The ready-to-drink (RTD) alcohol category, which includes hard seltzers, flavoured alcohol beverages, and pre-mixed cocktails, is under rapid transformation across leading markets, with volume growth out-pacing that of other beverage alcohol categories globally.
While there are distinct differences across all countries, it’s clear that hard seltzers or seltzer-like products are growing in popularity as consumers look for sessionable, lower-ABV options. The portability and single-serve nature of RTDs has proven a key factor of growth, especially during Covid-19. Convenience is a key tenet of go-to-market & channel distribution strategies, especially in countries such as Japan, the US, Mexico and Brazil.
Between 2019 and 2020, consumers in 10 key RTD markets gained close to two thousand new RTD products. Throughout 2021, category evolution will be driven by factors such as innovation in alcohol bases, exploration of new and increasingly local flavours, and premium product offerings. RTD brands that are seeking cross-border development will need to pay close attention to taxation rules for varying alcohol bases, which differ between countries.
5- Has Covid-19 prompted long-term changes in consumer attitudes towards the moderation trend?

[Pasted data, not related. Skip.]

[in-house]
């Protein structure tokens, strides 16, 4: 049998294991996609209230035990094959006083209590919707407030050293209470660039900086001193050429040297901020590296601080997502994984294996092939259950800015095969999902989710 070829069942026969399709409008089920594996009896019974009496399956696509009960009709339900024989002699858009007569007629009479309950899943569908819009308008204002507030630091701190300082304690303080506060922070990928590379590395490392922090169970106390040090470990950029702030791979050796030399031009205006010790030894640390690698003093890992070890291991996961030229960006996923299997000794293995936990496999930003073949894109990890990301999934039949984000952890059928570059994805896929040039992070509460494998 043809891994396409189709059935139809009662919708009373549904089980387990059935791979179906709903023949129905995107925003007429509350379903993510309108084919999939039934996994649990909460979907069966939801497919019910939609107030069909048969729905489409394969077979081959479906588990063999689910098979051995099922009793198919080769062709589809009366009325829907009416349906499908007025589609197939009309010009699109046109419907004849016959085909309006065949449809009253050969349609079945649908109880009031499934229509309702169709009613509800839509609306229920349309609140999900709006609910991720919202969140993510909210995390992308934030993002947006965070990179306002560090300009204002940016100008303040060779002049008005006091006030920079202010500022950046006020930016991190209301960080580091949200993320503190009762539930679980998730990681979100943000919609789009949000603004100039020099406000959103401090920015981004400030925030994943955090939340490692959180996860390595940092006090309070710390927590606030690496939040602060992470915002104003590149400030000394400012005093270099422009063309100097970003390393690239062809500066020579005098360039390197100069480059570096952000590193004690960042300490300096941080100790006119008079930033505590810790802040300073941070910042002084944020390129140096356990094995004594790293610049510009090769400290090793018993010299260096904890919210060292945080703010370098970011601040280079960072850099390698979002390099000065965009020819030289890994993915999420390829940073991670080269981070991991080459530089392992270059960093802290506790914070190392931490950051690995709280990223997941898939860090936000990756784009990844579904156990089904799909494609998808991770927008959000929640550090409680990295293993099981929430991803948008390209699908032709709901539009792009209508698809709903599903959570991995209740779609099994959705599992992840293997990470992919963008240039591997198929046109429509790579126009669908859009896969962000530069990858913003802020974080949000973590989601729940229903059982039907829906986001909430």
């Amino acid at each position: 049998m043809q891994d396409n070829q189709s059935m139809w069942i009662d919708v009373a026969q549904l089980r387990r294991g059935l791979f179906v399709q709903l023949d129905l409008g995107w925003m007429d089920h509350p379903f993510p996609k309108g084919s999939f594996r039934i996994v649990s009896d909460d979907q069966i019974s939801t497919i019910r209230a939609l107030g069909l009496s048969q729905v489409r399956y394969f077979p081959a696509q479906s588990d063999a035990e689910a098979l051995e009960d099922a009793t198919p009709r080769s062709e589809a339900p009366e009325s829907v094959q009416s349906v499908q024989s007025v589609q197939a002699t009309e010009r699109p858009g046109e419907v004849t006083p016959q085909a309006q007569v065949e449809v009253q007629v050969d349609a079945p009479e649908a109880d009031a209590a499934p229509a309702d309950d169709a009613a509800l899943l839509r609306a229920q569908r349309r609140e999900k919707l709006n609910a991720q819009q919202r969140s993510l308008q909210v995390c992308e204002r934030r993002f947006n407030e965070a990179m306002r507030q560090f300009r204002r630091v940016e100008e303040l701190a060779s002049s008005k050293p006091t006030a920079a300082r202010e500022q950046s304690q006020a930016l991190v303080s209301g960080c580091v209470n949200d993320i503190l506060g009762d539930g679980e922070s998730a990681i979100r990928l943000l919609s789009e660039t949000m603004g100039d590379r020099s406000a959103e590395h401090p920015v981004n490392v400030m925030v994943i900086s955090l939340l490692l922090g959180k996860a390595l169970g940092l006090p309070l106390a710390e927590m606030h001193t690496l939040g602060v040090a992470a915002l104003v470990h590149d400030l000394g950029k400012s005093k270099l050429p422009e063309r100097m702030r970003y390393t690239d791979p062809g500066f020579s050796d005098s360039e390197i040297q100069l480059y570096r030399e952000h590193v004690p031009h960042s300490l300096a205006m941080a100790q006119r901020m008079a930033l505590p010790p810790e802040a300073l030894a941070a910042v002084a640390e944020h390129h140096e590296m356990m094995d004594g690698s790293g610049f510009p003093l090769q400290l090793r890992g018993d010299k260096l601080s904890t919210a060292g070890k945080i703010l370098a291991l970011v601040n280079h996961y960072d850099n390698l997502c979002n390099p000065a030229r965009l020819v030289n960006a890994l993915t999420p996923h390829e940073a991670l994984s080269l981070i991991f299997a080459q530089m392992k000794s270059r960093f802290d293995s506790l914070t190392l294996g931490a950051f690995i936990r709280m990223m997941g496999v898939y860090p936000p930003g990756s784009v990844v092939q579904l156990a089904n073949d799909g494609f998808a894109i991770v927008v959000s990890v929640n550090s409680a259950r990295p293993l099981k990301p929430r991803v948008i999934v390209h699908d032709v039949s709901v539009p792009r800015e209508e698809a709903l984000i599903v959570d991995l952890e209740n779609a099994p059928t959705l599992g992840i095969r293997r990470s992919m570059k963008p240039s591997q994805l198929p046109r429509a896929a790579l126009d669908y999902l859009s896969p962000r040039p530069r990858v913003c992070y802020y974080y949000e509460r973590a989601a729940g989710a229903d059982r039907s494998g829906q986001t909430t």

No- and low-alcohol offerings become aspirational
2020 cemented the no- and low-alcohol category as a mainstay in consumers’ drinking repertoires, with Covid-19 prompting key changes in consumer attitudes, driven by the at-home occasion and an increased awareness of health and wellness. IWSR research shows that across key no- and low-alcohol markets, relaxing at home represents the category’s key drinking occasion.
These consumer attitudes are set to continue into 2021. Where no- and low-alcohol offerings were once almost stigmatised, the category has now become aspirational, with consumers increasingly willing to pay a premium for no- and low-alcohol products.
IWSR data shows that while most markets are expecting to see elements of growth within the no/low segment, key growth markets include the US, Germany and Spain, largely driven by the expansion of no- and low-alcohol beer and wine. Within the no/low spirits category, the US and UK will see some of the most rapid growth.